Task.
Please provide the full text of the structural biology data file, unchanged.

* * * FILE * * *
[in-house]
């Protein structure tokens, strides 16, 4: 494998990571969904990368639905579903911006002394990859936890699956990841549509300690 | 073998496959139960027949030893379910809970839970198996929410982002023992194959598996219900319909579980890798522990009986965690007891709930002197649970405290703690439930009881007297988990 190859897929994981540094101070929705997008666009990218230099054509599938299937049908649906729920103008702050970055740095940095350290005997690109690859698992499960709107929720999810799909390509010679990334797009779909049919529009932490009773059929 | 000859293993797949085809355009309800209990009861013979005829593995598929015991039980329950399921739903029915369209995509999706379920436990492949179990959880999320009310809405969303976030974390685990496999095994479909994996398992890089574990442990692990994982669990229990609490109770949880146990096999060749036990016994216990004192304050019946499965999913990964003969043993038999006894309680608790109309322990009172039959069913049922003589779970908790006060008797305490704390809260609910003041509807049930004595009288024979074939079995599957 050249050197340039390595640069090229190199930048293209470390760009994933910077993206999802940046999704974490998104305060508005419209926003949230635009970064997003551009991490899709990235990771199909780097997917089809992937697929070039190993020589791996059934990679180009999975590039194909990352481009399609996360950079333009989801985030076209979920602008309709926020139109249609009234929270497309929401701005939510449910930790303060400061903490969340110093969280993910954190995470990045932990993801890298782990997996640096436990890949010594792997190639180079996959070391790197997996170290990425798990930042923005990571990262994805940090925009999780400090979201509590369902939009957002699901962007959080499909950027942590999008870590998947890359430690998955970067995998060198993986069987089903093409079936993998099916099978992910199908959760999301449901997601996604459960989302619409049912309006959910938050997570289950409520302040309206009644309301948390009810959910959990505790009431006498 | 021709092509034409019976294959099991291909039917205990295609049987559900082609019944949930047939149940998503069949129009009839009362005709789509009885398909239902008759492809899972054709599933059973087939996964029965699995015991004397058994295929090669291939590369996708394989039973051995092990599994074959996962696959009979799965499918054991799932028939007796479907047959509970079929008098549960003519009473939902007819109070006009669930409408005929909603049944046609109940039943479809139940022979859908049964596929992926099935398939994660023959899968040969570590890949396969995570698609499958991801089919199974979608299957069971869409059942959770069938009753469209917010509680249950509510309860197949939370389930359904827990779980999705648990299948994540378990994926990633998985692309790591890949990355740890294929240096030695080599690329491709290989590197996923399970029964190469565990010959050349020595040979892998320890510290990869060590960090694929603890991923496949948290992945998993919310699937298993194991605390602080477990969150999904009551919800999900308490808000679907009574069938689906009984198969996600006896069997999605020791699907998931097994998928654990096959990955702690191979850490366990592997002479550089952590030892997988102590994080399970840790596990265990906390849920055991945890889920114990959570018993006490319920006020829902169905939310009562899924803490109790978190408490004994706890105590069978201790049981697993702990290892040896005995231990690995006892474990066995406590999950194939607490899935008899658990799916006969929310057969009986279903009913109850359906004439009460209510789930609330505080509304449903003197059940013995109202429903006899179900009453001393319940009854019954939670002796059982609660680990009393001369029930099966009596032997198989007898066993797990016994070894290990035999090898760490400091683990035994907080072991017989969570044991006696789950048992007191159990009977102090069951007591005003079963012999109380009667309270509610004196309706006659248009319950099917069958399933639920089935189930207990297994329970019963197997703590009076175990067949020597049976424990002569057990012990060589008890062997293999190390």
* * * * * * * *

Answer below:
[in-house]
């Protein structure tokens, strides 16, 4: 494998990571969904990368639905579903911006002394990859936890699956990841549509300690 | 073998496959139960027949030893379910809970839970198996929410982002023992194959598996219900319909579980890798522990009986965690007891709930002197649970405290703690439930009881007297988990 190859897929994981540094101070929705997008666009990218230099054509599938299937049908649906729920103008702050970055740095940095350290005997690109690859698992499960709107929720999810799909390509010679990334797009779909049919529009932490009773059929 | 000859293993797949085809355009309800209990009861013979005829593995598929015991039980329950399921739903029915369209995509999706379920436990492949179990959880999320009310809405969303976030974390685990496999095994479909994996398992890089574990442990692990994982669990229990609490109770949880146990096999060749036990016994216990004192304050019946499965999913990964003969043993038999006894309680608790109309322990009172039959069913049922003589779970908790006060008797305490704390809260609910003041509807049930004595009288024979074939079995599957 050249050197340039390595640069090229190199930048293209470390760009994933910077993206999802940046999704974490998104305060508005419209926003949230635009970064997003551009991490899709990235990771199909780097997917089809992937697929070039190993020589791996059934990679180009999975590039194909990352481009399609996360950079333009989801985030076209979920602008309709926020139109249609009234929270497309929401701005939510449910930790303060400061903490969340110093969280993910954190995470990045932990993801890298782990997996640096436990890949010594792997190639180079996959070391790197997996170290990425798990930042923005990571990262994805940090925009999780400090979201509590369902939009957002699901962007959080499909950027942590999008870590998947890359430690998955970067995998060198993986069987089903093409079936993998099916099978992910199908959760999301449901997601996604459960989302619409049912309006959910938050997570289950409520302040309206009644309301948390009810959910959990505790009431006498 | 021709092509034409019976294959099991291909039917205990295609049987559900082609019944949930047939149940998503069949129009009839009362005709789509009885398909239902008759492809899972054709599933059973087939996964029965699995015991004397058994295929090669291939590369996708394989039973051995092990599994074959996962696959009979799965499918054991799932028939007796479907047959509970079929008098549960003519009473939902007819109070006009669930409408005929909603049944046609109940039943479809139940022979859908049964596929992926099935398939994660023959899968040969570590890949396969995570698609499958991801089919199974979608299957069971869409059942959770069938009753469209917010509680249950509510309860197949939370389930359904827990779980999705648990299948994540378990994926990633998985692309790591890949990355740890294929240096030695080599690329491709290989590197996923399970029964190469565990010959050349020595040979892998320890510290990869060590960090694929603890991923496949948290992945998993919310699937298993194991605390602080477990969150999904009551919800999900308490808000679907009574069938689906009984198969996600006896069997999605020791699907998931097994998928654990096959990955702690191979850490366990592997002479550089952590030892997988102590994080399970840790596990265990906390849920055991945890889920114990959570018993006490319920006020829902169905939310009562899924803490109790978190408490004994706890105590069978201790049981697993702990290892040896005995231990690995006892474990066995406590999950194939607490899935008899658990799916006969929310057969009986279903009913109850359906004439009460209510789930609330505080509304449903003197059940013995109202429903006899179900009453001393319940009854019954939670002796059982609660680990009393001369029930099966009596032997198989007898066993797990016994070894290990035999090898760490400091683990035994907080072991017989969570044991006696789950048992007191159990009977102090069951007591005003079963012999109380009667309270509610004196309706006659248009319950099917069958399933639920089935189930207990297994329970019963197997703590009076175990067949020597049976424990002569057990012990060589008890062997293999190390």